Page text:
A ticket trap is a cultural term usually given to an area or place where the road layout or signage is at the very least unclear, leading to motorists being stopped and fined in circumstances that leave them questioning the fairness of the process.
We can’t say what is or what isn’t a ticket trap for obvious legal reasons. What we can do is present you with the facts and see what the public consensus is. Such as with the junction of Buendia Avenue and Osmeña Highway (or South Superhighway) in Makati. Most of you will be familiar with it as it is a very busy area of town.
My longtime friend and fellow ticket-trap investigator Vincent Lazatin also knows it well, or so he thought. He recently traveled along the northbound side of South Superhighway Service Road, and following a legal U-turn further down, he stayed on the leftmost of the three lanes in busy traffic with a view to going straight past Buendia and on toward Vito Cruz.
He was following a box van and a motorbike doing the exact same thing—going straight across the junction on the leftmost of the three lanes—when a traffic enforcer jumped out and stopped him. Lucky for us, he caught the whole thing on dashcam. The video can be seen on his Twitter account here.
He stopped as instructed and politely asked what the violation was. The answer he received was that he should have turned left because he was in the left lane. When he queried if there was a sign stating this somewhere that he may have missed, he was told that if there is a left arrow, you must turn left if you’re in the leftmost lane, even if all three lanes continue straight (as they do here).
This didn’t quite sound right to him, and so he posted it on his Twitter account to seek some clarification from Makati authorities (who, very commendably, do engage with citizens) and the public. I dropped him a message, and we decided to investigate.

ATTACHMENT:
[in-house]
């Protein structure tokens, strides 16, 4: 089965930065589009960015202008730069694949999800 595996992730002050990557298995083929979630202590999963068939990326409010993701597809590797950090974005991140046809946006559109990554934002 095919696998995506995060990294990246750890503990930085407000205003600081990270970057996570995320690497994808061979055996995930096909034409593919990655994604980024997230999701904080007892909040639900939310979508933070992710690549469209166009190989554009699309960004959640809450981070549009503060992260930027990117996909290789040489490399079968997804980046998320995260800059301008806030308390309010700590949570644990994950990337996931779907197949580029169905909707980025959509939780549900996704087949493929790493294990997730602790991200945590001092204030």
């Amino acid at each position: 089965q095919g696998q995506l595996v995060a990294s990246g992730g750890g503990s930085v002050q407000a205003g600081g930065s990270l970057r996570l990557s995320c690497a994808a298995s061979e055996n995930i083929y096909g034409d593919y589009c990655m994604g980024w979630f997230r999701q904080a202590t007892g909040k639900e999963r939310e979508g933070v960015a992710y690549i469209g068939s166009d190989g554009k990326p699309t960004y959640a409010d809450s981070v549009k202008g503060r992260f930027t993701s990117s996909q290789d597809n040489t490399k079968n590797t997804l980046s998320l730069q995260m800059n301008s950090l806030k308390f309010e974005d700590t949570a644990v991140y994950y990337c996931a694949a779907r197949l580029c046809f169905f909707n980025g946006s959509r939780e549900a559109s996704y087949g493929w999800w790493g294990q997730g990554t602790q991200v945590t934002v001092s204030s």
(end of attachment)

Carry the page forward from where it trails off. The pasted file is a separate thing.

Just like we have done a few times before, we went to the location to try and find out what the score was. First, we had a look at the junction and the road leading toward it. As you can see in the pictures, there are no roadside signs or road markings of any kind before, at or after the junction that we could see indicating the left lane must turn left. There is only a set of traffic lights with a straight and a left-pointing arrow.
We also observed what seemed like inconsistent enforcement. Just like in the video of his apprehension, enforcers seemed to primarily target private cars, and we saw numerous bikes and commercial vehicles pass in the left lane without being stopped, while at least one motorist in a black MPV was stopped for going straight across while we were there.
Spotting a few enforcers standing nearby, we also approached them and asked what the rules are. The reply we received was that “if there’s a green arrow, the left lane must turn left” rule was communicated to them by their higher-ups, and they were simply enforcing based on what they had been told.
We were unable to identify any piece of firm, written road rules or regulations backing this up, and the (very polite) enforcers we spoke to couldn’t point us to one either. Republic Act No. 4136 only mentions turns at junctions in a different context in Section 41, and doesn’t seem to cover this case in Section 45 (turns at intersections) either.
Maybe someone can point us to another piece of legislation covering this? At the moment, we think that this situation requires some official clarification at the very least, and we would very much welcome the powers-that-be to get in touch with us to confirm the rules at this junction (and all such junctions, actually). It would be nice to be provided a legal basis for these.
We all appreciate that driving around here is hard, and we don’t for one moment say Makati enforcers did anything wrong. All we ask is for fair and consistent enforcement of rules laid down in law.